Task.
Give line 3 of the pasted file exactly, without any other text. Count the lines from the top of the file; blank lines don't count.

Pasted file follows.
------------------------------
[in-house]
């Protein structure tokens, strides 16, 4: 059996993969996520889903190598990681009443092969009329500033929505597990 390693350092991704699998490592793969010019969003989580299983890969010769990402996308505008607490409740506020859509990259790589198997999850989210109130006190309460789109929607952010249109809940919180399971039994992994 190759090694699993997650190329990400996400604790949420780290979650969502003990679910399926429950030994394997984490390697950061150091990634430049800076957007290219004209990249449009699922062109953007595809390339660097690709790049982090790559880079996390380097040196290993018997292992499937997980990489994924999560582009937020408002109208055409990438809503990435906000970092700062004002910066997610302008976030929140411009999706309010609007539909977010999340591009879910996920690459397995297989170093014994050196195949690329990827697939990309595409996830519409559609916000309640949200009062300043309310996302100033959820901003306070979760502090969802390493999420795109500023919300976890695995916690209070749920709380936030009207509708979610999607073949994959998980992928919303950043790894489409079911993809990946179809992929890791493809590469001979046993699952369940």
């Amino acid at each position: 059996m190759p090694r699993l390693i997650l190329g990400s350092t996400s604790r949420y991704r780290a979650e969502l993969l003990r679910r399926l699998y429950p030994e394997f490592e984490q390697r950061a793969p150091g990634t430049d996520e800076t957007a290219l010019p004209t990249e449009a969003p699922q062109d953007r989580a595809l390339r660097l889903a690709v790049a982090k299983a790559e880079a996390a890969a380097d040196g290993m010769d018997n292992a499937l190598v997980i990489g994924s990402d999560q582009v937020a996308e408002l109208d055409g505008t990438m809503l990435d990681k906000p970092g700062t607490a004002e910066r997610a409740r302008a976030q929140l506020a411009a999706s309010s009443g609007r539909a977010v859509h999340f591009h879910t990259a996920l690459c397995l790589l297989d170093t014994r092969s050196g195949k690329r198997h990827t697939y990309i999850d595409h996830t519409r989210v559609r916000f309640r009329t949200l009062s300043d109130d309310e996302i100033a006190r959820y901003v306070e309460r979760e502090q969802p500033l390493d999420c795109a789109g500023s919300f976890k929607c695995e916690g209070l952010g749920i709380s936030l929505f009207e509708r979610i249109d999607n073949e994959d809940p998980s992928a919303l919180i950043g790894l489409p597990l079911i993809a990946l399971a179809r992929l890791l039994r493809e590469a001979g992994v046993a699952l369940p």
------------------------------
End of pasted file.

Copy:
């Amino acid at each position: 059996m190759p090694r699993l390693i997650l190329g990400s350092t996400s604790r949420y991704r780290a979650e969502l993969l003990r679910r399926l699998y429950p030994e394997f490592e984490q390697r950061a793969p150091g990634t430049d996520e800076t957007a290219l010019p004209t990249e449009a969003p699922q062109d953007r989580a595809l390339r660097l889903a690709v790049a982090k299983a790559e880079a996390a890969a380097d040196g290993m010769d018997n292992a499937l190598v997980i990489g994924s990402d999560q582009v937020a996308e408002l109208d055409g505008t990438m809503l990435d990681k906000p970092g700062t607490a004002e910066r997610a409740r302008a976030q929140l506020a411009a999706s309010s009443g609007r539909a977010v859509h999340f591009h879910t990259a996920l690459c397995l790589l297989d170093t014994r092969s050196g195949k690329r198997h990827t697939y990309i999850d595409h996830t519409r989210v559609r916000f309640r009329t949200l009062s300043d109130d309310e996302i100033a006190r959820y901003v306070e309460r979760e502090q969802p500033l390493d999420c795109a789109g500023s919300f976890k929607c695995e916690g209070l952010g749920i709380s936030l929505f009207e509708r979610i249109d999607n073949e994959d809940p998980s992928a919303l919180i950043g790894l489409p597990l079911i993809a990946l399971a179809r992929l890791l039994r493809e590469a001979g992994v046993a699952l369940p």